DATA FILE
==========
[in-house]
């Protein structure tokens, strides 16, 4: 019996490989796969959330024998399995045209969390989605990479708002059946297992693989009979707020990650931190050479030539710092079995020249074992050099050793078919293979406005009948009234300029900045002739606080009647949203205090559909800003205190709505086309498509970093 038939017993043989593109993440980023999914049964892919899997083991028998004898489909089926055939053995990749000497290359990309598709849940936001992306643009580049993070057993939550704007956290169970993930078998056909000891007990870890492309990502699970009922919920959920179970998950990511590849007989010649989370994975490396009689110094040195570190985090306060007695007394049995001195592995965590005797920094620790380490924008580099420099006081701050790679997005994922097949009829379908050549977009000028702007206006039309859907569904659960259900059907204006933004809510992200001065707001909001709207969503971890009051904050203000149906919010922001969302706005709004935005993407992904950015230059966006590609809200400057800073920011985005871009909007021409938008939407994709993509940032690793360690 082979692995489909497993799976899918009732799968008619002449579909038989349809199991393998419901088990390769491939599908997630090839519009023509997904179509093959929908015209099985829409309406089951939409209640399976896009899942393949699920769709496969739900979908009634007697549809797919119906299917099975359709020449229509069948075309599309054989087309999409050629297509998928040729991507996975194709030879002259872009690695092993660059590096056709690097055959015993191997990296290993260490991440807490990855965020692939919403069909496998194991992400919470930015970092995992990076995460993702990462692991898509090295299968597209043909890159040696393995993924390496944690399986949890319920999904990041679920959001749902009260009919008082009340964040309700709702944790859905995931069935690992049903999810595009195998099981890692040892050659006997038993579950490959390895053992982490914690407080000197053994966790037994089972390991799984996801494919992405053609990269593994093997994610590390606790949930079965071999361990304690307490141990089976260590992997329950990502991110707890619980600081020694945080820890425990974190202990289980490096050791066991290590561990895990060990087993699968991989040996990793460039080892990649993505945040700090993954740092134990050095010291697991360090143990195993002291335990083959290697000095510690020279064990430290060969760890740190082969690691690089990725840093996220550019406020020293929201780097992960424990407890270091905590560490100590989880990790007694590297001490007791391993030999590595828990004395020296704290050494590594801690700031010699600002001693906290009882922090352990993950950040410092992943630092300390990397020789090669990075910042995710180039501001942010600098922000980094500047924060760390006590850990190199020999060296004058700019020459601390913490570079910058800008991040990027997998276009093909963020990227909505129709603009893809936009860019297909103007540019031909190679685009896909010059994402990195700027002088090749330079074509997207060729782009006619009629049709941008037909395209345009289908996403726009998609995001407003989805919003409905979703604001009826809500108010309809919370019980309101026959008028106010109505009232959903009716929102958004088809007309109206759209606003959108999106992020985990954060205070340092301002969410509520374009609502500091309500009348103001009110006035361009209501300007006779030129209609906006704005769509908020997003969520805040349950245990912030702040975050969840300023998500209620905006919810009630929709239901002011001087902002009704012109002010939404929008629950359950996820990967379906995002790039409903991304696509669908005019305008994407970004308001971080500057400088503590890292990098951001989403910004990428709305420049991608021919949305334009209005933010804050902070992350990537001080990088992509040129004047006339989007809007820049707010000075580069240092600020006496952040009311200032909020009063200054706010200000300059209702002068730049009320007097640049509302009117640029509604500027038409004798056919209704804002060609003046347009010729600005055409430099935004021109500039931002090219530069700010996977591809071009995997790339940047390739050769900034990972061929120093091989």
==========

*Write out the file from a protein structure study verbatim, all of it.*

[in-house]
């Protein structure tokens, strides 16, 4: 019996490989796969959330024998399995045209969390989605990479708002059946297992693989009979707020990650931190050479030539710092079995020249074992050099050793078919293979406005009948009234300029900045002739606080009647949203205090559909800003205190709505086309498509970093 038939017993043989593109993440980023999914049964892919899997083991028998004898489909089926055939053995990749000497290359990309598709849940936001992306643009580049993070057993939550704007956290169970993930078998056909000891007990870890492309990502699970009922919920959920179970998950990511590849007989010649989370994975490396009689110094040195570190985090306060007695007394049995001195592995965590005797920094620790380490924008580099420099006081701050790679997005994922097949009829379908050549977009000028702007206006039309859907569904659960259900059907204006933004809510992200001065707001909001709207969503971890009051904050203000149906919010922001969302706005709004935005993407992904950015230059966006590609809200400057800073920011985005871009909007021409938008939407994709993509940032690793360690 082979692995489909497993799976899918009732799968008619002449579909038989349809199991393998419901088990390769491939599908997630090839519009023509997904179509093959929908015209099985829409309406089951939409209640399976896009899942393949699920769709496969739900979908009634007697549809797919119906299917099975359709020449229509069948075309599309054989087309999409050629297509998928040729991507996975194709030879002259872009690695092993660059590096056709690097055959015993191997990296290993260490991440807490990855965020692939919403069909496998194991992400919470930015970092995992990076995460993702990462692991898509090295299968597209043909890159040696393995993924390496944690399986949890319920999904990041679920959001749902009260009919008082009340964040309700709702944790859905995931069935690992049903999810595009195998099981890692040892050659006997038993579950490959390895053992982490914690407080000197053994966790037994089972390991799984996801494919992405053609990269593994093997994610590390606790949930079965071999361990304690307490141990089976260590992997329950990502991110707890619980600081020694945080820890425990974190202990289980490096050791066991290590561990895990060990087993699968991989040996990793460039080892990649993505945040700090993954740092134990050095010291697991360090143990195993002291335990083959290697000095510690020279064990430290060969760890740190082969690691690089990725840093996220550019406020020293929201780097992960424990407890270091905590560490100590989880990790007694590297001490007791391993030999590595828990004395020296704290050494590594801690700031010699600002001693906290009882922090352990993950950040410092992943630092300390990397020789090669990075910042995710180039501001942010600098922000980094500047924060760390006590850990190199020999060296004058700019020459601390913490570079910058800008991040990027997998276009093909963020990227909505129709603009893809936009860019297909103007540019031909190679685009896909010059994402990195700027002088090749330079074509997207060729782009006619009629049709941008037909395209345009289908996403726009998609995001407003989805919003409905979703604001009826809500108010309809919370019980309101026959008028106010109505009232959903009716929102958004088809007309109206759209606003959108999106992020985990954060205070340092301002969410509520374009609502500091309500009348103001009110006035361009209501300007006779030129209609906006704005769509908020997003969520805040349950245990912030702040975050969840300023998500209620905006919810009630929709239901002011001087902002009704012109002010939404929008629950359950996820990967379906995002790039409903991304696509669908005019305008994407970004308001971080500057400088503590890292990098951001989403910004990428709305420049991608021919949305334009209005933010804050902070992350990537001080990088992509040129004047006339989007809007820049707010000075580069240092600020006496952040009311200032909020009063200054706010200000300059209702002068730049009320007097640049509302009117640029509604500027038409004798056919209704804002060609003046347009010729600005055409430099935004021109500039931002090219530069700010996977591809071009995997790339940047390739050769900034990972061929120093091989």